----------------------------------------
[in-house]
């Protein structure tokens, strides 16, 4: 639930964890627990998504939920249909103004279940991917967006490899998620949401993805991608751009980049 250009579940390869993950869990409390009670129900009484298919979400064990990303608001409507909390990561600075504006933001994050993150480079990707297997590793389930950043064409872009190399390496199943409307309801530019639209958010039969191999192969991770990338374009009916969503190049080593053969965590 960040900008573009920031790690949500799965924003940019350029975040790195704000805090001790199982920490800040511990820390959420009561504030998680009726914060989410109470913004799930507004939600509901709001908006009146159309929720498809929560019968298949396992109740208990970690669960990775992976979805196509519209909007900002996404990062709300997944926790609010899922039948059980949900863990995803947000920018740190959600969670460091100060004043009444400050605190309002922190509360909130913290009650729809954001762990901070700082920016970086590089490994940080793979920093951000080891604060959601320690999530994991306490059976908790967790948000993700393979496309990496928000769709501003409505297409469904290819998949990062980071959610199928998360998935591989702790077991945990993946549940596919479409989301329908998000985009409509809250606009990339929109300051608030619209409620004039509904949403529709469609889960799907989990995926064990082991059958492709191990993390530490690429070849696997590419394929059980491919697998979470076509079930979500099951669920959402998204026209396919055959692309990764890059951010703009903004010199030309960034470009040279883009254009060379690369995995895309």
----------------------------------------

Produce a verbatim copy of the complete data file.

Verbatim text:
[in-house]
């Protein structure tokens, strides 16, 4: 639930964890627990998504939920249909103004279940991917967006490899998620949401993805991608751009980049 250009579940390869993950869990409390009670129900009484298919979400064990990303608001409507909390990561600075504006933001994050993150480079990707297997590793389930950043064409872009190399390496199943409307309801530019639209958010039969191999192969991770990338374009009916969503190049080593053969965590 960040900008573009920031790690949500799965924003940019350029975040790195704000805090001790199982920490800040511990820390959420009561504030998680009726914060989410109470913004799930507004939600509901709001908006009146159309929720498809929560019968298949396992109740208990970690669960990775992976979805196509519209909007900002996404990062709300997944926790609010899922039948059980949900863990995803947000920018740190959600969670460091100060004043009444400050605190309002922190509360909130913290009650729809954001762990901070700082920016970086590089490994940080793979920093951000080891604060959601320690999530994991306490059976908790967790948000993700393979496309990496928000769709501003409505297409469904290819998949990062980071959610199928998360998935591989702790077991945990993946549940596919479409989301329908998000985009409509809250606009990339929109300051608030619209409620004039509904949403529709469609889960799907989990995926064990082991059958492709191990993390530490690429070849696997590419394929059980491919697998979470076509079930979500099951669920959402998204026209396919055959692309990764890059951010703009903004010199030309960034470009040279883009254009060379690369995995895309």